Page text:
The book begins with an explanation of cardiac A&P and electrophysiology, along with diagrams and metaphors for explanation. For example, Theriault describes conduction as like pebbles in a pond. After a step-by-step approach to interpreting rhythms, there are several practice strips with answers at the end. I was left with a better understanding of several concepts after reading the book, even with twelve years of experience interpreting ECG’s.
The best part of the book are the QR codes that link to YouTube videos of Theriault explaining each lesson. The tutorials that accompany this book and his 12-15 lead ECG Interpretation book (which can be viewed without purchasing the book), makes learning ECG’s like playing a video game.
Here is how I have used his workbooks to create teachable moments with my paramedic class. I am lucky to teach at a school where faculty join students on their emergency department clinical rotations. When there are no patients to assess, we spend a lot of time hanging out at the telemetry station. A common mistake for students is to interpret all rhythms with wide QRS complexes as originating in the ventricles. I have the Kindle version of Theriault’s book on my iPad. When that happens, I pull up strip #23, and have one of my students scan the QR code with a mobile device. You can scan it from the screen:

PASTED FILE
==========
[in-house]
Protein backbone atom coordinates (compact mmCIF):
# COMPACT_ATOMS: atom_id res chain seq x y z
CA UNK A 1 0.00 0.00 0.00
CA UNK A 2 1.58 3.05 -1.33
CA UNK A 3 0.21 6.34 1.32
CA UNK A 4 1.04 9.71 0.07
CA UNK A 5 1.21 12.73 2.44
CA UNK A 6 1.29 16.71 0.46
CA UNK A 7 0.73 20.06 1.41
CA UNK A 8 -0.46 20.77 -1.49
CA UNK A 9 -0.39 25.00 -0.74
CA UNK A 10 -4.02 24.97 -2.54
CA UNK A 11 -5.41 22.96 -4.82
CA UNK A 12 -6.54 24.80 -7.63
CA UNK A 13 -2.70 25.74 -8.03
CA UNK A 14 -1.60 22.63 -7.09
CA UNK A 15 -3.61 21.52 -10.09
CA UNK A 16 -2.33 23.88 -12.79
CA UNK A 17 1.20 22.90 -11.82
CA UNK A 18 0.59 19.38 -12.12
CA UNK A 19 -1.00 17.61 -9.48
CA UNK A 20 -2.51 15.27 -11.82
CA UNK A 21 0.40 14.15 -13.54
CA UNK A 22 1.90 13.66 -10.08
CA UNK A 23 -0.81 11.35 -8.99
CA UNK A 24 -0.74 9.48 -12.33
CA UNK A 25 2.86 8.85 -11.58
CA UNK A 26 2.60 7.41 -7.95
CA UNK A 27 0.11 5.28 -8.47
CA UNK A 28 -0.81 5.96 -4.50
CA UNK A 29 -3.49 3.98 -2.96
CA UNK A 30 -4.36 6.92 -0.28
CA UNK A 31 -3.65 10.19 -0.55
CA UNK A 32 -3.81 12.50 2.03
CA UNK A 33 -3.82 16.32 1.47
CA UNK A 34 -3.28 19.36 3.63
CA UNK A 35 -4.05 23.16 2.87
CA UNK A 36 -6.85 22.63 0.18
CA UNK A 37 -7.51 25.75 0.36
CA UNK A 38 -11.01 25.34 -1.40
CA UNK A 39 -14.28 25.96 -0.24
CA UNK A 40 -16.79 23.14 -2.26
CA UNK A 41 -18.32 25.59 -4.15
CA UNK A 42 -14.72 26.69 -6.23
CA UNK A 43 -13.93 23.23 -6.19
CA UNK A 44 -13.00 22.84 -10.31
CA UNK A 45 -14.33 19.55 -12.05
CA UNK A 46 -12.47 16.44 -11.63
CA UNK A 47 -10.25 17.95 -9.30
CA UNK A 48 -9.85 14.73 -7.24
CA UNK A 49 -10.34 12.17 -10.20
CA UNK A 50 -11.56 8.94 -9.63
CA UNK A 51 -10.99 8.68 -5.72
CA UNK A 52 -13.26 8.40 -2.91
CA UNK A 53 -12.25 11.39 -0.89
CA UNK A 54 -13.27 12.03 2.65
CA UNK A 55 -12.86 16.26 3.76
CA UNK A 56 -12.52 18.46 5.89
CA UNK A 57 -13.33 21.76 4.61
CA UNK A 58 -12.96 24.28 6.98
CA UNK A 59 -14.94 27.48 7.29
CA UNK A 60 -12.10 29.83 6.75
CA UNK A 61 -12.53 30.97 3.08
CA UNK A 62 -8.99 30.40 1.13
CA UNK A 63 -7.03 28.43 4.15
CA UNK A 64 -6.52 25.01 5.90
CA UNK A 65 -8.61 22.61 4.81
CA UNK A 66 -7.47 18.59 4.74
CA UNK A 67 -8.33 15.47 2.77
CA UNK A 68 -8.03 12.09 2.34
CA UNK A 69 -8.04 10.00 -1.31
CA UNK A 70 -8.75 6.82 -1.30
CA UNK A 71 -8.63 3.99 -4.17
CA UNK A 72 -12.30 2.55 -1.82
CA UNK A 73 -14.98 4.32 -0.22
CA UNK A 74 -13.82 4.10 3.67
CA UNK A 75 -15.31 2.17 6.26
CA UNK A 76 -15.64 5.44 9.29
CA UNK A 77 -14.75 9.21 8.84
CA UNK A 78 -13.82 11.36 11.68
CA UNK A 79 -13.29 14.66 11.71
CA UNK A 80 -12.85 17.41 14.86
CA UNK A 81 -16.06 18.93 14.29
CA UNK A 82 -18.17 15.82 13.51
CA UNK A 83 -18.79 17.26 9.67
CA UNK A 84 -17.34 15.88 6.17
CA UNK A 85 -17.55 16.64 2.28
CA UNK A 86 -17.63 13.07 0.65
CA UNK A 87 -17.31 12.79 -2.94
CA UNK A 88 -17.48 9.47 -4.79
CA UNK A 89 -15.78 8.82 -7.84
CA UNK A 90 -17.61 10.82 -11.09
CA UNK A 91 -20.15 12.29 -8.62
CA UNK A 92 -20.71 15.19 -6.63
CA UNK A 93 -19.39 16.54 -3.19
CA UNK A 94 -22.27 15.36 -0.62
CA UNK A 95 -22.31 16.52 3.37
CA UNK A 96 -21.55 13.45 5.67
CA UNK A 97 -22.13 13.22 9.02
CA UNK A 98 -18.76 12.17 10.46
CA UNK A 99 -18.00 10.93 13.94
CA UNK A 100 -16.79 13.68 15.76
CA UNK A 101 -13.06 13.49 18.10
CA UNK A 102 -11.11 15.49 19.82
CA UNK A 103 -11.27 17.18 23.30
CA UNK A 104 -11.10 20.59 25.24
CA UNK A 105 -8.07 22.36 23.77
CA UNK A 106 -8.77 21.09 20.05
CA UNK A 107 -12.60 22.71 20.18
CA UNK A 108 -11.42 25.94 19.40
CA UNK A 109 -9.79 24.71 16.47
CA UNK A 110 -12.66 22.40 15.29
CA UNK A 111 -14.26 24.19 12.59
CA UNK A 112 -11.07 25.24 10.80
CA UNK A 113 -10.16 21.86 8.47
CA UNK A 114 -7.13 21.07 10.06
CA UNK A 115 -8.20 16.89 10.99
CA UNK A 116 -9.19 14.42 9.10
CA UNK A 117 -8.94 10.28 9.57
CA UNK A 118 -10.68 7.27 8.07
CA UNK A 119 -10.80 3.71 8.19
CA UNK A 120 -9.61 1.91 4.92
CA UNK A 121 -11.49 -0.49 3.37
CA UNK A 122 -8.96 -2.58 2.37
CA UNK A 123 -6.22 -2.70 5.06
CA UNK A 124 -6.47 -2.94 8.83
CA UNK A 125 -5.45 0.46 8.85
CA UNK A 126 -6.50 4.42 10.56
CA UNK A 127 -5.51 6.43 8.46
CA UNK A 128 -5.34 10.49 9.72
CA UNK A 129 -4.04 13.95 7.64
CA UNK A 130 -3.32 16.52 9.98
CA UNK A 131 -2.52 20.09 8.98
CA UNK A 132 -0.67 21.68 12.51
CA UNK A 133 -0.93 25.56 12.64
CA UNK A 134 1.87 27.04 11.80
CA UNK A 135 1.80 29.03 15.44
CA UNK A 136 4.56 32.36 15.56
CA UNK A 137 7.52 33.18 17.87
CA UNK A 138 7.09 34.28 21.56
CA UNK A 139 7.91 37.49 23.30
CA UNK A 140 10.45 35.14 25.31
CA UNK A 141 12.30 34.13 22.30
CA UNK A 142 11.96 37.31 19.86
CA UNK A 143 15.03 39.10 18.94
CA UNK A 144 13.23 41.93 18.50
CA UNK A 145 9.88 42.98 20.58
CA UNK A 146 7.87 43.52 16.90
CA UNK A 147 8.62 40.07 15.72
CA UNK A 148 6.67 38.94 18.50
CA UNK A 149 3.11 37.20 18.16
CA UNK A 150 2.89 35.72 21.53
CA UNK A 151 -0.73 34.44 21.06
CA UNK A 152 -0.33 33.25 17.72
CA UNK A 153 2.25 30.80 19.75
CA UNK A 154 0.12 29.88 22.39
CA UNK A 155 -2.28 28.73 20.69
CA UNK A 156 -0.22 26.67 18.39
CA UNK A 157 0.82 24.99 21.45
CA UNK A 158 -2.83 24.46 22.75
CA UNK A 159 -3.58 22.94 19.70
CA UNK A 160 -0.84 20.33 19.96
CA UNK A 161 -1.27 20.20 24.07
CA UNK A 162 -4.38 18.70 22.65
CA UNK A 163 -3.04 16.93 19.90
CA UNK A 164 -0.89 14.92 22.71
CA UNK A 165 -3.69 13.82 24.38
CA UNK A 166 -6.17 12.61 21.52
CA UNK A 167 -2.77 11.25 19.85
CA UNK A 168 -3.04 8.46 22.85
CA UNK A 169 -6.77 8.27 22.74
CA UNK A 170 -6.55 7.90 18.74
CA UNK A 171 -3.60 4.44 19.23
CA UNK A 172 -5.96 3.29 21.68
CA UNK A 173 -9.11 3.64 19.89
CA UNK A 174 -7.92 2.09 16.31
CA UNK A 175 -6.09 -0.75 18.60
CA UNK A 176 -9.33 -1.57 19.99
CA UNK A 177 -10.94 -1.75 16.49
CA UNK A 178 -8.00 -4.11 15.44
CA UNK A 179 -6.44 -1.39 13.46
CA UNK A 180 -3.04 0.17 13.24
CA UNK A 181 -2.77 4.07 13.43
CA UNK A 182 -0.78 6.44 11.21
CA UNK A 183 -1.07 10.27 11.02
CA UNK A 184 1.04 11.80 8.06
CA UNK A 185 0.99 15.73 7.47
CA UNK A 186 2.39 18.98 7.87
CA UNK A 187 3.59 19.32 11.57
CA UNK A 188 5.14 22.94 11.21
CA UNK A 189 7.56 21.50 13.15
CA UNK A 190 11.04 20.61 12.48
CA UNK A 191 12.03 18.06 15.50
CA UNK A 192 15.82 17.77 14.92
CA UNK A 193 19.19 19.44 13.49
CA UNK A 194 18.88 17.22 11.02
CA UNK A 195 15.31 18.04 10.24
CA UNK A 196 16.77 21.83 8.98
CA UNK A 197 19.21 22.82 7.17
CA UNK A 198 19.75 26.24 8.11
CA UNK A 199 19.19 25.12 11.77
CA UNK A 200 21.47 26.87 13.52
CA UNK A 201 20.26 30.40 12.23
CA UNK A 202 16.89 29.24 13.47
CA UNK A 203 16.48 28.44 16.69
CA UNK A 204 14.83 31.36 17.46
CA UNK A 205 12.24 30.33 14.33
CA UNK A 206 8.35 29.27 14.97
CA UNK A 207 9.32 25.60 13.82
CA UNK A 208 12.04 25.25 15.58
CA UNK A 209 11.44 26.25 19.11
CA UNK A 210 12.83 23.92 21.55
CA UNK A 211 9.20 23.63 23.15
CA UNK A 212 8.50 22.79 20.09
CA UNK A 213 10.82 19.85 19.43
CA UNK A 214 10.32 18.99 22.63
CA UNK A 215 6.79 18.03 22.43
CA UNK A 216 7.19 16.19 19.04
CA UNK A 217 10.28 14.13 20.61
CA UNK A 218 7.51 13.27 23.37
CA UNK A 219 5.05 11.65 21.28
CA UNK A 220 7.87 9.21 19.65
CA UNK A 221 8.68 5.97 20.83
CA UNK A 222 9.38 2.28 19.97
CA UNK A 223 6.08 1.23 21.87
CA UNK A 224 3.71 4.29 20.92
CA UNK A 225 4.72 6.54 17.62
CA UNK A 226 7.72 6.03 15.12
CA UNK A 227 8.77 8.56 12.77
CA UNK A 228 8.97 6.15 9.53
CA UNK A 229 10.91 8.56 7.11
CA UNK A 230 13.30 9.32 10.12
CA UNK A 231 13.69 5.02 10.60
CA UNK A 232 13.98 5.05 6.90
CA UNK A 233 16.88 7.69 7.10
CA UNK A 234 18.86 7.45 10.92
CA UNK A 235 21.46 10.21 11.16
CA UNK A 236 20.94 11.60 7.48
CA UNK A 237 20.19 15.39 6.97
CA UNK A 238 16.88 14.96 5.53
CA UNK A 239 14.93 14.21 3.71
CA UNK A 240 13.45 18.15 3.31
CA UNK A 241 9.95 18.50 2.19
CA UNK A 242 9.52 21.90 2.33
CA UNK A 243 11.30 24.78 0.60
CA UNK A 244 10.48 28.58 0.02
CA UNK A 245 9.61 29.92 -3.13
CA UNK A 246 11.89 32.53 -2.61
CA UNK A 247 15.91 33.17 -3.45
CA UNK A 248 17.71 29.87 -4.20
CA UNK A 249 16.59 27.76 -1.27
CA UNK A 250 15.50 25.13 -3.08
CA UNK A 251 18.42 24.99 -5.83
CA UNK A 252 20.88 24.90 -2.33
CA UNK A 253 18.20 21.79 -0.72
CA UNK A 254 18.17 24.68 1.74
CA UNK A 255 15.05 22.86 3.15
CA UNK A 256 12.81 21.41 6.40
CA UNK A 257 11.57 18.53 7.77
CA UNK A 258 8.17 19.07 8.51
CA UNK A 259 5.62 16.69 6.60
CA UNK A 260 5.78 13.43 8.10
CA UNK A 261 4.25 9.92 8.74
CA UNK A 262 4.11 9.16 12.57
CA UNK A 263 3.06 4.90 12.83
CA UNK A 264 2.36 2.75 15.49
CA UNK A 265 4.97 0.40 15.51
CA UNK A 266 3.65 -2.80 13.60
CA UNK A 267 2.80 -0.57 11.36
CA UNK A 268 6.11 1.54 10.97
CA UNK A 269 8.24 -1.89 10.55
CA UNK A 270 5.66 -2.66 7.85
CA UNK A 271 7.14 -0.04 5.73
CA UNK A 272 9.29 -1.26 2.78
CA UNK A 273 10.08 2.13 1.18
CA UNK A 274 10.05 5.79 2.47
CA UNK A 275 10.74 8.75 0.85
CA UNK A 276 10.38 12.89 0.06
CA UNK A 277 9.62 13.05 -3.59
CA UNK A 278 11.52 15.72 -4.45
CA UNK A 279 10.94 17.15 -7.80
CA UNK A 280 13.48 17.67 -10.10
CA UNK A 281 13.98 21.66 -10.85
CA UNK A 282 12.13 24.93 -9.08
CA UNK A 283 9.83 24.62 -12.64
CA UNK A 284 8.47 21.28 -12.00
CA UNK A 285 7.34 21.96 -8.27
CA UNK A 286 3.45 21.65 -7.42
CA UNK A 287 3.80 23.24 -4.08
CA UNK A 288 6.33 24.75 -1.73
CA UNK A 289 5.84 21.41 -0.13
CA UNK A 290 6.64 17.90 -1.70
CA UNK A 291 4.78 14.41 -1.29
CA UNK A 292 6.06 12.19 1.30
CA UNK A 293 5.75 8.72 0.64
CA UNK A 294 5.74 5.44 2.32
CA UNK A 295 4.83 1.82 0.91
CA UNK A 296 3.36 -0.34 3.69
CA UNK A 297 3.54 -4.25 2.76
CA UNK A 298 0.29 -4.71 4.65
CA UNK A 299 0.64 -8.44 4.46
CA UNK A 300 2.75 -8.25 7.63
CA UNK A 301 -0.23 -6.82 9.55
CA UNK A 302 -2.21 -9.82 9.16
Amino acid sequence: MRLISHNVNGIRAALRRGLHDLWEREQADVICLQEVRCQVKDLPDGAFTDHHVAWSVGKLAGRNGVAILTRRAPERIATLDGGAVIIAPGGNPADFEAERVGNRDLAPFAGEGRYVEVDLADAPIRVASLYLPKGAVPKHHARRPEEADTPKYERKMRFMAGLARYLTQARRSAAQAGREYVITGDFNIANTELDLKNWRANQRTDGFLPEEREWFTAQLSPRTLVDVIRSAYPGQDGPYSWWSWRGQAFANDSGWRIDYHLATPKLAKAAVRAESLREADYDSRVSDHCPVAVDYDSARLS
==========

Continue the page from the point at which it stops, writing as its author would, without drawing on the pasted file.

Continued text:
We then watch, and often re-watch, Rob walk through interpreting of the rhythm and explaining bundle branch blocks.
Theriault’s workbook is 110 pages. I think his book is a great supplement, but does not replace longer paramedic must-own dysrhythmia books, such as Dubin’s and Walraven’s (which he references). None of the other books have the free online content so readily available, and Theriault’s book is a fraction of the price. The Kindle version of the is $5.99, and the paperback version is $12.99, and is available on other electronic platforms. Rob Theriault’s Cardiac Dysrhythmia Interpretation Workbook is well worth the investment an I highly recommend it.